Jim Crow lynchings more widespread than first thought, report concludes

 

 

Equal Justice Initiative report reveals history of racial violence and finds at least 700 more lynchings than previously recorded in southern states
In 1931, the Alabama governor called the National Guard to the Scottsboro jail to protect a group of young black men who he believed might be lynched after being accused of raping two white girls. Photograph: Bettmann/Corbis
Lauren Gambino, The Guardian, in New York, 

Tuesday 10 February 2015

In 1919, a black soldier returned home to Blakely, Georgia, having survived the horrors of the first world war only to face the terrors of a white mob that awaited him in the Jim Crow-era south. When the soldier, William Little, refused to remove his army uniform, the savage mob exacted their punishment.

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50 Years Ago Today: The Lynching of Three Civil Rights Workers in Mississippi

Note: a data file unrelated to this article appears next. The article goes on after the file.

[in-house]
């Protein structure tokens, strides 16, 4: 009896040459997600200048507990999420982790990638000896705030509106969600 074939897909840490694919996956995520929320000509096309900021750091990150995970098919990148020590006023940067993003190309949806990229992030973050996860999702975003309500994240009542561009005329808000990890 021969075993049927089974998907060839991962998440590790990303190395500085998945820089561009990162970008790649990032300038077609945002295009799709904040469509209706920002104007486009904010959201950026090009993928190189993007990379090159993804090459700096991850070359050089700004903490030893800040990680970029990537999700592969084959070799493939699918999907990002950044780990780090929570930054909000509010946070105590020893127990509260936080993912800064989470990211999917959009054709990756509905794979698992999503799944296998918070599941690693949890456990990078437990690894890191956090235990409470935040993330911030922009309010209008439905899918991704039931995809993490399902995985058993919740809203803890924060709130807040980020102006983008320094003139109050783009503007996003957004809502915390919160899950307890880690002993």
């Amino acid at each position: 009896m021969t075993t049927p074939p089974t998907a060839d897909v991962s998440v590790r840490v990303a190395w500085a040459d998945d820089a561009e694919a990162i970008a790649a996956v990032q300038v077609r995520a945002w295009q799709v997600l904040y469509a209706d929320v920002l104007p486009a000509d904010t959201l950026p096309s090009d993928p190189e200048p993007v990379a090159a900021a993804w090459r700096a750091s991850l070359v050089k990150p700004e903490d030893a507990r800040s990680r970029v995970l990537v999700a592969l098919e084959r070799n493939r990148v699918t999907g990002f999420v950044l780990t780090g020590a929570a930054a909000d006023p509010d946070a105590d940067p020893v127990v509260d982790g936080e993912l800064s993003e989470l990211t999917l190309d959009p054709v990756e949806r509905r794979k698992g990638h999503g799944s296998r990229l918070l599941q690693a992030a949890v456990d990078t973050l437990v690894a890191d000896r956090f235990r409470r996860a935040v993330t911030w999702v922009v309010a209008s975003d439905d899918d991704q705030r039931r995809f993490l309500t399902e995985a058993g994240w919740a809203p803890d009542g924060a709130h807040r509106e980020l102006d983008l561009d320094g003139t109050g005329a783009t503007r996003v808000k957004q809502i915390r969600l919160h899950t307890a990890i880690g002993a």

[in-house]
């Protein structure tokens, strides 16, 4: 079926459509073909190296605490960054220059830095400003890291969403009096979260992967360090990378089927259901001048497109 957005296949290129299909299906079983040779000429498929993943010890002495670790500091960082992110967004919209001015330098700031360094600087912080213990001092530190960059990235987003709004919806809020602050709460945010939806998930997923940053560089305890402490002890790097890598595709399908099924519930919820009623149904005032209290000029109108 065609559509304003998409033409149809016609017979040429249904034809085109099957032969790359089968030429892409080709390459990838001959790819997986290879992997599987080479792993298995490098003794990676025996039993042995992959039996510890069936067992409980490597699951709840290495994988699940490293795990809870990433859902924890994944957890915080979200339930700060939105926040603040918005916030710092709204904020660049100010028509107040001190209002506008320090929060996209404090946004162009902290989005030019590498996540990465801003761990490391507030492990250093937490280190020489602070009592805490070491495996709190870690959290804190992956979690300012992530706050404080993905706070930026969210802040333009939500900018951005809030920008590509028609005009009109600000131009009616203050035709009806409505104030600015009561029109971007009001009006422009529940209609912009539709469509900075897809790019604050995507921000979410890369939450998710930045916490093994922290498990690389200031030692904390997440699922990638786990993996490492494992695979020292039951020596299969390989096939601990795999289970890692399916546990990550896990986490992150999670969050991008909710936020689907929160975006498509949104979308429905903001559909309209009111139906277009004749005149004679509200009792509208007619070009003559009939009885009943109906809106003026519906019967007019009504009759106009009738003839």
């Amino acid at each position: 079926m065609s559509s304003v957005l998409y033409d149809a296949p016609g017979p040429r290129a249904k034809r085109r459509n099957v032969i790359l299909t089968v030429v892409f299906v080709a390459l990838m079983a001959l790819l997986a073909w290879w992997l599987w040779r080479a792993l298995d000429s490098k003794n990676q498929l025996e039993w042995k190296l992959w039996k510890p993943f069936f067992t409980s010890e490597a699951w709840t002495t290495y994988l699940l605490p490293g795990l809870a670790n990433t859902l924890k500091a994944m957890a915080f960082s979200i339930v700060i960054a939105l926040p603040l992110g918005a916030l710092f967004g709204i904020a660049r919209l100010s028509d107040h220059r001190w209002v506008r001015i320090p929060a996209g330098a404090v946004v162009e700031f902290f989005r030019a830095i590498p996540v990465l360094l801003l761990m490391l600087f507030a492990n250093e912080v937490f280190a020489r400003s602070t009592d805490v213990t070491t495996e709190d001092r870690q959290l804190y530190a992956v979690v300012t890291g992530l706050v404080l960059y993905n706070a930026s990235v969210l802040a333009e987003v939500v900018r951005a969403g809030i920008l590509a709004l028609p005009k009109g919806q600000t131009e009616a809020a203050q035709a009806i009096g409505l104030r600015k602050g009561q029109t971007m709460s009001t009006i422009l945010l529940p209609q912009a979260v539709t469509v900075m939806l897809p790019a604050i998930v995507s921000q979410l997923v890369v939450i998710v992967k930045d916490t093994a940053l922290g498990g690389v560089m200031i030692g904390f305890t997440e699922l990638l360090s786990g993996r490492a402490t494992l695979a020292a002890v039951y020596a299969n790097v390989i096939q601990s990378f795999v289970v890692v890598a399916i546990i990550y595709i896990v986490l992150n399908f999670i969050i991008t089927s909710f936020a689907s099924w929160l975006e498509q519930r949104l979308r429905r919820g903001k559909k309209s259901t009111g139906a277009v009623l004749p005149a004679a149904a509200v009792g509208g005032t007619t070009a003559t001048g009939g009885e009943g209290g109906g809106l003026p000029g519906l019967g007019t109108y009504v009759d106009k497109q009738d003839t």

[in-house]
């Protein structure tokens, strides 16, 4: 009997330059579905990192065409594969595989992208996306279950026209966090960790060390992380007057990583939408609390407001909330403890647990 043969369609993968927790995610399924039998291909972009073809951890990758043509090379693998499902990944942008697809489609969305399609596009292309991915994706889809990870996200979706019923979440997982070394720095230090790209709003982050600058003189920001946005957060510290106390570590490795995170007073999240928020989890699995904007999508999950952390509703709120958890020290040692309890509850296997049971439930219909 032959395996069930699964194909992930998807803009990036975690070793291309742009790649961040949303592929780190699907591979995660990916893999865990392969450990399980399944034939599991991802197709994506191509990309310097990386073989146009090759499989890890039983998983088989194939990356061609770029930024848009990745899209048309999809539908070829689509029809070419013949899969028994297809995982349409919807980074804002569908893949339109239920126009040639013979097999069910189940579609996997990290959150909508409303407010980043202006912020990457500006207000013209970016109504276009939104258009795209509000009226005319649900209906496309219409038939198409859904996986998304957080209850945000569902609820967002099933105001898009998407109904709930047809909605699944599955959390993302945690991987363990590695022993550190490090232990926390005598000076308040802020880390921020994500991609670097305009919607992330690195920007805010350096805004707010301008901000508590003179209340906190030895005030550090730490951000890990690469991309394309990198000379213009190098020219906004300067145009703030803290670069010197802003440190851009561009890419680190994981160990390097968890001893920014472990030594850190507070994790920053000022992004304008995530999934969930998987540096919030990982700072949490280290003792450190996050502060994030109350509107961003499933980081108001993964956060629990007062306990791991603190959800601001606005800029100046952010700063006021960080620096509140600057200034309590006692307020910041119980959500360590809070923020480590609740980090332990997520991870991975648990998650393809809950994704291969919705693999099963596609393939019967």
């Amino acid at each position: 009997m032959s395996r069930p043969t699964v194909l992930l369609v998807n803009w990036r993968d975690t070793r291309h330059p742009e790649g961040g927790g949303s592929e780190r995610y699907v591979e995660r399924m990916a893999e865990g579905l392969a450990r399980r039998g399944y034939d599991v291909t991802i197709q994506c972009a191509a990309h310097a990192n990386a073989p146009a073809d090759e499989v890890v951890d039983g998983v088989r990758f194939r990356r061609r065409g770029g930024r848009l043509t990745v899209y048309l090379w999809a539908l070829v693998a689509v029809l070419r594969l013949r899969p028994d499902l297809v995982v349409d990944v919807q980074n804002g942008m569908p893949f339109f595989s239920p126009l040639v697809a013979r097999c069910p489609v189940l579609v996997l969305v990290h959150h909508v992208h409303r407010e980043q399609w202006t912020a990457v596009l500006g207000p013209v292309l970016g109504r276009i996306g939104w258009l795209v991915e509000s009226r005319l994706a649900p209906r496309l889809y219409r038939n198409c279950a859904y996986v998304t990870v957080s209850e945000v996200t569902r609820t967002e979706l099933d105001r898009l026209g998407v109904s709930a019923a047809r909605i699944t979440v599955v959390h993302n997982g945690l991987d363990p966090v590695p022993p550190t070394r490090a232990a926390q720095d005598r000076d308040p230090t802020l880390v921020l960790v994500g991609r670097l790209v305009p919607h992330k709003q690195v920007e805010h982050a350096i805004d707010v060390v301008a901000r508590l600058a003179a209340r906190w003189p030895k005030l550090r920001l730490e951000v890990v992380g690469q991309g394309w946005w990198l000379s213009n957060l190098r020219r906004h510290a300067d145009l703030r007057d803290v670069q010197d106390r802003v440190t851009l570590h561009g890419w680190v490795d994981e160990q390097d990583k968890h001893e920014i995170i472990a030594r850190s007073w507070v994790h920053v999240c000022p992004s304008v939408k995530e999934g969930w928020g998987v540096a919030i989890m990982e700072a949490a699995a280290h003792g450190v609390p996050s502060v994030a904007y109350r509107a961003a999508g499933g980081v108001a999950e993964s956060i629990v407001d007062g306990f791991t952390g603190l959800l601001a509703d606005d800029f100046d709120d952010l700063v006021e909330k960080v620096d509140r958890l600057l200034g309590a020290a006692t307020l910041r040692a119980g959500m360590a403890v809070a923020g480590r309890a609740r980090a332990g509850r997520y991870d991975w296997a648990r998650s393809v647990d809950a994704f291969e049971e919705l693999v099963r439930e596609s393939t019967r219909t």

[The murder of three Civil Rights workers in Mississippi, 50 years ago today, who had devoted their summer, and whose lives were stolen in the dangerous work of dismantling, “overcoming”, the horrifying system of white supremacy, challenged many of us to join this struggle and to devote our lives to ending white supremacy — and, as we learned and as we grew, to overthrow the racist, capitalist, and imperialist system and all its horrors.  Many of our generation mark this day, June 21, 1964, as the point from which our struggle to end this rotten system “WILL NEVER TURN BACK!” — Frontlines ed.]

The 1964 murders of Schwerner, Chaney, and Goodman